This preview shows pages 1–4. Sign up to view the full content.
This preview has intentionally blurred sections. Sign up to view the full version.
View Full DocumentThis preview has intentionally blurred sections. Sign up to view the full version.
View Full Document
Unformatted text preview: Econ 102 Winter 2012 Lecture Note 4 The Solow Model A Note on the Steady State We showed graphically and mathematically that the economy naturally goes to the steady state if there are no changes in exogenous variables. Since our focus is on longrun economic growth, we are going to assume that much of the growth that we see over long periods of time occur when the model has reached some sort of steady state. Sources of growth Remember that the sources of growth in the Solow model are all exogenous. In the current version of the model, these exogenous variables include s the savings rate A the level of technology  the depreciation rate  the share of capital We can see the effects of changing these variables on the formula for steadystate capital: k ss = ( sA ) 1 1 Increases in s , A and will increase the steady state level of percapita capital (see the solution section below for more on this), while increases in will lower the steady state level of percapita capital. Population Growth The first exogenous source of growth we will add is a growing population. Throughout history, economic growth has been associated with population growth. Economists have proposed that population growth might be responsible for economic growth. In order to assess this claim in the framework of the Solow model, we will add population growth and see if the results of the model match our growth facts. Specifically, we will assume that the population in our model grows at a constant rate n (which is given): L t +1 = L t (1 + n ) 1 And in continuous time (we will use this to determine growth rates later), log L t t = n Going back to our original Solow model equations: Y t = AK t L 1 t I t = sY t K t +1 = K t + I t K t Just as in the case without population growth, we want to express the model in percapita terms. Dividing the equations by L t , the first two equations are unchanged: y t = Ak t i t = sy t Dividing the third by L t , K t +1 L t = k t + i t k t We have to be careful, because K t +1 L t is not the same as k t +1 , since k t +1 K t +1 L t +1 and L t +1 = L t when there is population growth. If we use the rule for population growth, we can show that: k t +1 = K t +1 L t +1 = K t +1 (1 + n ) L t Replacing this into the third equation, we get that the percapita version of the model is: y t = Ak t i t = sy t (1 + n )( k t +1 k t ) = i t ( n + ) k t 2 Steady State Remember that the definition of steady state is where k t +1 k t =: k ss : (1 + n )( k ss k ss ) = i ss ( n + ) k ss = 0 and the equation for i ss is: i ss = sAk ss So at k ss , sAk ss = ( n + ) k ss Just as in the previous set of notes, we can solve for k ss to see how the exogenous variables affect the steady state: k ss = ( sA n + ) 1 1 Notice that the difference between steady state capital in an economy with population growth and one without is that the population growth rate n enters the condition. Interestingly,enters the condition....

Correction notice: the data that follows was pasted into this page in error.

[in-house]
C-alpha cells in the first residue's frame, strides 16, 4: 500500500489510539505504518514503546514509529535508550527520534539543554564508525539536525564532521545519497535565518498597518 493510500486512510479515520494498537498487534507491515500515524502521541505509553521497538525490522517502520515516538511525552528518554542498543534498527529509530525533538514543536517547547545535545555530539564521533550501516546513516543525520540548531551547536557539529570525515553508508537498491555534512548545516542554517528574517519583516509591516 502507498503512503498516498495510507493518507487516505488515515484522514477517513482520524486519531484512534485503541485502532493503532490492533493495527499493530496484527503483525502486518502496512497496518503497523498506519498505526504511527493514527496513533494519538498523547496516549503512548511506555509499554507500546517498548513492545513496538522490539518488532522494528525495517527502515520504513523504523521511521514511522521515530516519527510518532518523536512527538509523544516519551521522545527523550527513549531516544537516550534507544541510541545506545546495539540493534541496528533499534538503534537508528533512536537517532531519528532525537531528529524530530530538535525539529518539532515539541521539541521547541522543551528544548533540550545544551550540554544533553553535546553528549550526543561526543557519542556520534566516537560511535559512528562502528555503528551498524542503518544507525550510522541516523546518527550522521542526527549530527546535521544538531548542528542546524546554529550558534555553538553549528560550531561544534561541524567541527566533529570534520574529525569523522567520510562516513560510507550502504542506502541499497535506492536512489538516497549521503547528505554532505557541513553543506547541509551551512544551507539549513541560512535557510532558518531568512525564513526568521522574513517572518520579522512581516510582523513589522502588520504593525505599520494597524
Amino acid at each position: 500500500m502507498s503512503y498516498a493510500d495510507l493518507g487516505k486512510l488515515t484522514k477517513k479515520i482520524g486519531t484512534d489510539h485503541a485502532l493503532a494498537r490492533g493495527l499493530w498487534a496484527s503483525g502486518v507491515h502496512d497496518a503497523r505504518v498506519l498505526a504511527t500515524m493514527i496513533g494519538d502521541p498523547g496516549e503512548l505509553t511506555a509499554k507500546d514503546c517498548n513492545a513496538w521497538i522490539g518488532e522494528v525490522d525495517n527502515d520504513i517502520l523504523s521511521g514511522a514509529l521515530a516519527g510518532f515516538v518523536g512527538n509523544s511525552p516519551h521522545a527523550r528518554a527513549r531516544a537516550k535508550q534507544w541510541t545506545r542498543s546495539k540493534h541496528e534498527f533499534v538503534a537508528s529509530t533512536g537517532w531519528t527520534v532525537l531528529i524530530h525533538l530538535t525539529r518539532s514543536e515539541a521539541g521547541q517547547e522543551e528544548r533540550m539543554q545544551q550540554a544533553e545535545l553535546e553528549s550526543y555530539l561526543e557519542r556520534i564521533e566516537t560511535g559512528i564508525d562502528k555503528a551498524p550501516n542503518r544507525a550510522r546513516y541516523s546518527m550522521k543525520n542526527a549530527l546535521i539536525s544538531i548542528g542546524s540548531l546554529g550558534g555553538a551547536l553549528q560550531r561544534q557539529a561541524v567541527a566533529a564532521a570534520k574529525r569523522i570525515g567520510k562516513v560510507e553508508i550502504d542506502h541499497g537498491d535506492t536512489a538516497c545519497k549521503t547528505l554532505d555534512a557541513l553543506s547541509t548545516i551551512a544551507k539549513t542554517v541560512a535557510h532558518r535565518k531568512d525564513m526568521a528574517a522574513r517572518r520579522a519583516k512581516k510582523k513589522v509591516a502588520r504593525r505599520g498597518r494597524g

View Full
Document
 Spring '11
 d

Click to edit the document details